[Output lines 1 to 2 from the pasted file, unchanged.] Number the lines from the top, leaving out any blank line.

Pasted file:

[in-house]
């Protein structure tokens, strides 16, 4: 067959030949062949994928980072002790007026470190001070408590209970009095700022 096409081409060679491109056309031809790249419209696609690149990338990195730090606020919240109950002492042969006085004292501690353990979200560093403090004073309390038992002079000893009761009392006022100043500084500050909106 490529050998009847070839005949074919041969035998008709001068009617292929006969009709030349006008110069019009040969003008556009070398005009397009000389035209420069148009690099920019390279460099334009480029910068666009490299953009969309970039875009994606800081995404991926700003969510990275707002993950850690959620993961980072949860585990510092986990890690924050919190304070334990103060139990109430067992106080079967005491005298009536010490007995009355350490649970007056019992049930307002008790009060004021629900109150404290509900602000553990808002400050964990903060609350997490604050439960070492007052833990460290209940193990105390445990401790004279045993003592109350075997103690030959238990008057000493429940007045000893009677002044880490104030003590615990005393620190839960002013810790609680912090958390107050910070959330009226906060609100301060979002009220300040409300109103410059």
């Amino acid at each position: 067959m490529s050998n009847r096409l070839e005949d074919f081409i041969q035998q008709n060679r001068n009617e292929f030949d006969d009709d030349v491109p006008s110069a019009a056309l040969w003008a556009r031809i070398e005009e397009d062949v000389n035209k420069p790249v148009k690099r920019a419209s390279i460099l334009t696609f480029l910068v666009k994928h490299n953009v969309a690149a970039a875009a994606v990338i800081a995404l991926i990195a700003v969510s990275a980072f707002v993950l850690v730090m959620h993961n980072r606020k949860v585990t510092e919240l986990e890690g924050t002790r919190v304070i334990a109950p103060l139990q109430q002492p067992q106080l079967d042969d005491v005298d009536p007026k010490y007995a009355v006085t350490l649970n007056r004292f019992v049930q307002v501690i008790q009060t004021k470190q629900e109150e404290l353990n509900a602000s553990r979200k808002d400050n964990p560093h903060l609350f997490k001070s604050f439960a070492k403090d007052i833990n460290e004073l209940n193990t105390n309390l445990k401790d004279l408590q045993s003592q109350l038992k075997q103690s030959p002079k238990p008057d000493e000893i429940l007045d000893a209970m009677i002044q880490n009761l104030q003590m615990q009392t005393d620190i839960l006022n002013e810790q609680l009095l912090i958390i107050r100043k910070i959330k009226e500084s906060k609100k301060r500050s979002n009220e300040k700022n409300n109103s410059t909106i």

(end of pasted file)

[in-house]
């Protein structure tokens, strides 16, 4: 067959030949062949994928980072002790007026470190001070408590209970009095700022 096409081409060679491109056309031809790249419209696609690149990338990195730090606020919240109950002492042969006085004292501690353990979200560093403090004073309390038992002079000893009761009392006022100043500084500050909106 490529050998009847070839005949074919041969035998008709001068009617292929006969009709030349006008110069019009040969003008556009070398005009397009000389035209420069148009690099920019390279460099334009480029910068666009490299953009969309970039875009994606800081995404991926700003969510990275707002993950850690959620993961980072949860585990510092986990890690924050919190304070334990103060139990109430067992106080079967005491005298009536010490007995009355350490649970007056019992049930307002008790009060004021629900109150404290509900602000553990808002400050964990903060609350997490604050439960070492007052833990460290209940193990105390445990401790004279045993003592109350075997103690030959238990008057000493429940007045000893009677002044880490104030003590615990005393620190839960002013810790609680912090958390107050910070959330009226906060609100301060979002009220300040409300109103410059």